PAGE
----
Homophobia has created an unconstructive environment for the LGBT people in Sri Lanka. They are impacted by silence, identity concealment, and repression.   Some live with uncertainty.  They experience sexual and mental health disparities.  Higher rates of mental health concerns are prevailing among them. Many experience depression and adjustment disorders. In addition many sexual minorities’ are impacted by addiction disorders. Following overwhelming social pressure and discrimination a considerable number of same sex couples had committed suicide in the past two decades.

Religious organizations and media constitute a significant source of the homophobia in Sri Lanka. They label LGBT people as sinners and potential threat to the moral foundation of the society. Fear of AIDS and homophobia are often interconnected. According to Meyer (2003)stigma, prejudice, and discrimination create a hostile and stressful social environment that causes mental health problems among the LGBT population.  Furthermore Chakraborty and team (2011) state that perceived discrimination may act as a social stressor in the genesis of mental health problems in this population. These social, political and cultural pressures may produce powerful and enduring emotional reactions among the LGBT people.

Although lesbian, gay, bisexual, transgender, and intersex movement has no strong voice in Sri Lanka several organizations have taken active measures to eradicate homophobia in the Sri Lanka. These organizations help to improve wellbeing of the LGBT.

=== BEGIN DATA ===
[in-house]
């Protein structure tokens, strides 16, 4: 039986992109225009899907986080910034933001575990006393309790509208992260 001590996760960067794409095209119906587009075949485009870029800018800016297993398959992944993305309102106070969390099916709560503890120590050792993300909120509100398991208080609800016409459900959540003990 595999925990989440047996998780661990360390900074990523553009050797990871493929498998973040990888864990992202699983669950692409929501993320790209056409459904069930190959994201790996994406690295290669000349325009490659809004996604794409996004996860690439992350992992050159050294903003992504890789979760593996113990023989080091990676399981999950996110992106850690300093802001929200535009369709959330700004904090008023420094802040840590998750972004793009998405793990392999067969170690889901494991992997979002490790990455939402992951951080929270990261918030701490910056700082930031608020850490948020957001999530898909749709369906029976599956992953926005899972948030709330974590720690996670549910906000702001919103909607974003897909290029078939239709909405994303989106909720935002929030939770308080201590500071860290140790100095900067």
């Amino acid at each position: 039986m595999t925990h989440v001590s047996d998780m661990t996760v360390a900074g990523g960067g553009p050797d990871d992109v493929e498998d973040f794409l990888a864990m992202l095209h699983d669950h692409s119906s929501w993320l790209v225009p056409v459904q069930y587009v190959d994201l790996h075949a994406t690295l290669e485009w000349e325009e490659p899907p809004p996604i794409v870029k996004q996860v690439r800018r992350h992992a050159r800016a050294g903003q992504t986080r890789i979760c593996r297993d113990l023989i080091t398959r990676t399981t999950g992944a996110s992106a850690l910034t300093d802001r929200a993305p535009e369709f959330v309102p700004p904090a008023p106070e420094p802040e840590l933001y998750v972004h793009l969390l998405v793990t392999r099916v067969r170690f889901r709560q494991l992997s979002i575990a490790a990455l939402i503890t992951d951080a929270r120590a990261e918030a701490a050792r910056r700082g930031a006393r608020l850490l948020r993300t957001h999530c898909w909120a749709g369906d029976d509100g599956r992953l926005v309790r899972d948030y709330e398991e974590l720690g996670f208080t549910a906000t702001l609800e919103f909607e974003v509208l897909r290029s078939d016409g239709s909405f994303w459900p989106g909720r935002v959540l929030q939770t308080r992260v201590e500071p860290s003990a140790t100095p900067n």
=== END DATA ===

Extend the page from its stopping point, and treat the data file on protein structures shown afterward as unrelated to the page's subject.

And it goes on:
Homophobia prevails in personal, interpersonal, institutional, and cultural levels. It has to be dealt with constructively.  Kozloski (2010) believe that education has a stronger connection with tolerance. Higher educated people tend to be more accepting of homosexuality than lower educated people (la Roi &, Mandemakers, 2018).

Education can change public perception of same-sex relations in Sri Lanka.  Promotion of liberal values and sexual conservativeness are important with regard to resolving personal, interpersonal, institutional, and cultural misunderstanding of homosexuality. Political tolerance of homosexuals also an essential feature that ought to be established. Civil society should understand and recognize the LGBT rights. In addition anti-discrimination policies should be introduced to protect the LGBT rights. Social and legal inclusion would help them to integrate in to society.  Legal and social recognition of same sex relationships may reduce discrimination.

Eradicating homophobia and socio-cultural barriers may uplift the wellbeing of the LGBT people in Sri Lanka. Promoting social inclusion would help the LGBT people to earn their status as equal members of society.